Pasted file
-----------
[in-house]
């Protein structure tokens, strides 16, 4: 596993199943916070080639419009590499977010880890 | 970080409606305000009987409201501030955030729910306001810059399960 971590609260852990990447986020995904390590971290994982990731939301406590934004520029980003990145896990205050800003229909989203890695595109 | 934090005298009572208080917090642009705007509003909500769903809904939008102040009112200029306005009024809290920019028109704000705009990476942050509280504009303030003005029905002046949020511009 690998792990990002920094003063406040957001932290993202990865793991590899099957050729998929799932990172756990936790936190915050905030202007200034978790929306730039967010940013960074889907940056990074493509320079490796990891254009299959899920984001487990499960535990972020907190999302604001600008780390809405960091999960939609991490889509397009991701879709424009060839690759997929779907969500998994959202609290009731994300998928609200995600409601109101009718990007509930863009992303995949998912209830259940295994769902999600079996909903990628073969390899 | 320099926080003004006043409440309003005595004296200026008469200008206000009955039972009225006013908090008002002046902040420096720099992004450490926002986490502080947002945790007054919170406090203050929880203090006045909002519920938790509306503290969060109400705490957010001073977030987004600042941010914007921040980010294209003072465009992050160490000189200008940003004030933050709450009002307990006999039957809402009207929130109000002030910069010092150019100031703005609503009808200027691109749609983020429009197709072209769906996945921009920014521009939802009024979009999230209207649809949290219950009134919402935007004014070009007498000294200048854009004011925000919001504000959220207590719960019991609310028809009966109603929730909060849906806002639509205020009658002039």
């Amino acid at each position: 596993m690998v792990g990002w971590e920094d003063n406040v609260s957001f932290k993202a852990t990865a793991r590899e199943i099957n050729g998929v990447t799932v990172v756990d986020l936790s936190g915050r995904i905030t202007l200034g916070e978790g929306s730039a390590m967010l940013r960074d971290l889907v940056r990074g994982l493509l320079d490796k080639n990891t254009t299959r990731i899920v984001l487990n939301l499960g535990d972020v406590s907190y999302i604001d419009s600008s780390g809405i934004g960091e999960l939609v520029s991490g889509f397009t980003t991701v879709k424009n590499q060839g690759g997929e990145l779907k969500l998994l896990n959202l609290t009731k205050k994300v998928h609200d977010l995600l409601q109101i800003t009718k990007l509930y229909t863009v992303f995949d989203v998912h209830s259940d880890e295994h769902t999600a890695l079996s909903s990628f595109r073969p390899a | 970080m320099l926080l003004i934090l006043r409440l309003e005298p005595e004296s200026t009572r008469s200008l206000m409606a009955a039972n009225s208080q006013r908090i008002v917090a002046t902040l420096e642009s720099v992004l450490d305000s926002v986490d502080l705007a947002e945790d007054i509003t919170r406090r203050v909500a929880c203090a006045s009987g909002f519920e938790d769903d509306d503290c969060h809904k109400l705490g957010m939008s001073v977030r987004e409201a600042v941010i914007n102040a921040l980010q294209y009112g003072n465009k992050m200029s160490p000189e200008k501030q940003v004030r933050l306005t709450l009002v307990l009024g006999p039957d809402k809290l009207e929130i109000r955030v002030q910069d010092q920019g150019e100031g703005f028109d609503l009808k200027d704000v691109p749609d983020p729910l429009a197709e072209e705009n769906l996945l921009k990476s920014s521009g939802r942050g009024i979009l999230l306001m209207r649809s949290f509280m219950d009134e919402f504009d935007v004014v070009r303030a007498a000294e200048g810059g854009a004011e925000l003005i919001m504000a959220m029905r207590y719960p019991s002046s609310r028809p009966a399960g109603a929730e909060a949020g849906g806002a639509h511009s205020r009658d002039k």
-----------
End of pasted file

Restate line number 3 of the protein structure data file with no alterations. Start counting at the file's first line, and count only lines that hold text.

């Amino acid at each position: 596993m690998v792990g990002w971590e920094d003063n406040v609260s957001f932290k993202a852990t990865a793991r590899e199943i099957n050729g998929v990447t799932v990172v756990d986020l936790s936190g915050r995904i905030t202007l200034g916070e978790g929306s730039a390590m967010l940013r960074d971290l889907v940056r990074g994982l493509l320079d490796k080639n990891t254009t299959r990731i899920v984001l487990n939301l499960g535990d972020v406590s907190y999302i604001d419009s600008s780390g809405i934004g960091e999960l939609v520029s991490g889509f397009t980003t991701v879709k424009n590499q060839g690759g997929e990145l779907k969500l998994l896990n959202l609290t009731k205050k994300v998928h609200d977010l995600l409601q109101i800003t009718k990007l509930y229909t863009v992303f995949d989203v998912h209830s259940d880890e295994h769902t999600a890695l079996s909903s990628f595109r073969p390899a | 970080m320099l926080l003004i934090l006043r409440l309003e005298p005595e004296s200026t009572r008469s200008l206000m409606a009955a039972n009225s208080q006013r908090i008002v917090a002046t902040l420096e642009s720099v992004l450490d305000s926002v986490d502080l705007a947002e945790d007054i509003t919170r406090r203050v909500a929880c203090a006045s009987g909002f519920e938790d769903d509306d503290c969060h809904k109400l705490g957010m939008s001073v977030r987004e409201a600042v941010i914007n102040a921040l980010q294209y009112g003072n465009k992050m200029s160490p000189e200008k501030q940003v004030r933050l306005t709450l009002v307990l009024g006999p039957d809402k809290l009207e929130i109000r955030v002030q910069d010092q920019g150019e100031g703005f028109d609503l009808k200027d704000v691109p749609d983020p729910l429009a197709e072209e705009n769906l996945l921009k990476s920014s521009g939802r942050g009024i979009l999230l306001m209207r649809s949290f509280m219950d009134e919402f504009d935007v004014v070009r303030a007498a000294e200048g810059g854009a004011e925000l003005i919001m504000a959220m029905r207590y719960p019991s002046s609310r028809p009966a399960g109603a929730e909060a949020g849906g806002a639509h511009s205020r009658d002039k």